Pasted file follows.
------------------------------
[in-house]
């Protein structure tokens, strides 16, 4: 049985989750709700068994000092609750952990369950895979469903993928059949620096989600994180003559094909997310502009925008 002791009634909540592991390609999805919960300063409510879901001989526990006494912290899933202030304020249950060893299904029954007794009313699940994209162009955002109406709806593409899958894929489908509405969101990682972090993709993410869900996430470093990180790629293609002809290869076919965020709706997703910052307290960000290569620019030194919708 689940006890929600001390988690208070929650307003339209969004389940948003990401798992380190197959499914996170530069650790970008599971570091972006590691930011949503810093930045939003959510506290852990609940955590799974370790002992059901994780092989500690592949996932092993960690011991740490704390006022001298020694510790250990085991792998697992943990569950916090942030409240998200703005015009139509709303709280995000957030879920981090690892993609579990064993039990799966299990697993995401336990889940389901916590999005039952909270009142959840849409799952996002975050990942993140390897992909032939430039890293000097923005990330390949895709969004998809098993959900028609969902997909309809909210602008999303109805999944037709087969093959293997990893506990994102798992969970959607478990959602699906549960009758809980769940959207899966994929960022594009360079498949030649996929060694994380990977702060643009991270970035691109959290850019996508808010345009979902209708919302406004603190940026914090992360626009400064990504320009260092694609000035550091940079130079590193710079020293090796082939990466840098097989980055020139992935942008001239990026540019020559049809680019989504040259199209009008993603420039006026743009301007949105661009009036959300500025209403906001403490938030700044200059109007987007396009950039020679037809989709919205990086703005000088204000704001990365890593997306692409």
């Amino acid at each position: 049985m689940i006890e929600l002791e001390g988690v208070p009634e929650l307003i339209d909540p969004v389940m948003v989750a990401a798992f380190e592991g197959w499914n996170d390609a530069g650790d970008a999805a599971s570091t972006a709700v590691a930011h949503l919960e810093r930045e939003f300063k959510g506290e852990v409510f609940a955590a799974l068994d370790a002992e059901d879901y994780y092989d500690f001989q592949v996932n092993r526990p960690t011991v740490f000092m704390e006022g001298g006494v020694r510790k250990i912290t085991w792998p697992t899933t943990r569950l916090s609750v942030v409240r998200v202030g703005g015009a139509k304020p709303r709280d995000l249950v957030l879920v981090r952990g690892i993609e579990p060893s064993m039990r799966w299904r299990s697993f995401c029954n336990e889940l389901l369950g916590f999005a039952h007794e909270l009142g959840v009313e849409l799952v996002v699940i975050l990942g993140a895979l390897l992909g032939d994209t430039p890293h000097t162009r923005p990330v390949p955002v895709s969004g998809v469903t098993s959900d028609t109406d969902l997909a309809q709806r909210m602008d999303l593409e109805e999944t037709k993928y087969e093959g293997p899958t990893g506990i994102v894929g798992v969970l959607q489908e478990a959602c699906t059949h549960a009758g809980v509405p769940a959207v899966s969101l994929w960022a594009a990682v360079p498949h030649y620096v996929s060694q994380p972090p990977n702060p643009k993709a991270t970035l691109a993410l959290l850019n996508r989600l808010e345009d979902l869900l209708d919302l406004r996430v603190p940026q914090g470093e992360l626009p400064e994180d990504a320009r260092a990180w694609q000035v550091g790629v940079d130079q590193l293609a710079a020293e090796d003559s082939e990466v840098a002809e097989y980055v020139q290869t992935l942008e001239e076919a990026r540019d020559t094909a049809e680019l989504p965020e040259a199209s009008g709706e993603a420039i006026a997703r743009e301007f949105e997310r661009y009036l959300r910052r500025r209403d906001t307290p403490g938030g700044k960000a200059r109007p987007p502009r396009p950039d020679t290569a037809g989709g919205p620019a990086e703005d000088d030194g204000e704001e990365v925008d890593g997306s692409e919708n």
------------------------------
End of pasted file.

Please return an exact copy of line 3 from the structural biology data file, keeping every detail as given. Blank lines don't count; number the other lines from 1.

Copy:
């Amino acid at each position: 049985m689940i006890e929600l002791e001390g988690v208070p009634e929650l307003i339209d909540p969004v389940m948003v989750a990401a798992f380190e592991g197959w499914n996170d390609a530069g650790d970008a999805a599971s570091t972006a709700v590691a930011h949503l919960e810093r930045e939003f300063k959510g506290e852990v409510f609940a955590a799974l068994d370790a002992e059901d879901y994780y092989d500690f001989q592949v996932n092993r526990p960690t011991v740490f000092m704390e006022g001298g006494v020694r510790k250990i912290t085991w792998p697992t899933t943990r569950l916090s609750v942030v409240r998200v202030g703005g015009a139509k304020p709303r709280d995000l249950v957030l879920v981090r952990g690892i993609e579990p060893s064993m039990r799966w299904r299990s697993f995401c029954n336990e889940l389901l369950g916590f999005a039952h007794e909270l009142g959840v009313e849409l799952v996002v699940i975050l990942g993140a895979l390897l992909g032939d994209t430039p890293h000097t162009r923005p990330v390949p955002v895709s969004g998809v469903t098993s959900d028609t109406d969902l997909a309809q709806r909210m602008d999303l593409e109805e999944t037709k993928y087969e093959g293997p899958t990893g506990i994102v894929g798992v969970l959607q489908e478990a959602c699906t059949h549960a009758g809980v509405p769940a959207v899966s969101l994929w960022a594009a990682v360079p498949h030649y620096v996929s060694q994380p972090p990977n702060p643009k993709a991270t970035l691109a993410l959290l850019n996508r989600l808010e345009d979902l869900l209708d919302l406004r996430v603190p940026q914090g470093e992360l626009p400064e994180d990504a320009r260092a990180w694609q000035v550091g790629v940079d130079q590193l293609a710079a020293e090796d003559s082939e990466v840098a002809e097989y980055v020139q290869t992935l942008e001239e076919a990026r540019d020559t094909a049809e680019l989504p965020e040259a199209s009008g709706e993603a420039i006026a997703r743009e301007f949105e997310r661009y009036l959300r910052r500025r209403d906001t307290p403490g938030g700044k960000a200059r109007p987007p502009r396009p950039d020679t290569a037809g989709g919205p620019a990086e703005d000088d030194g204000e704001e990365v925008d890593g997306s692409e919708n």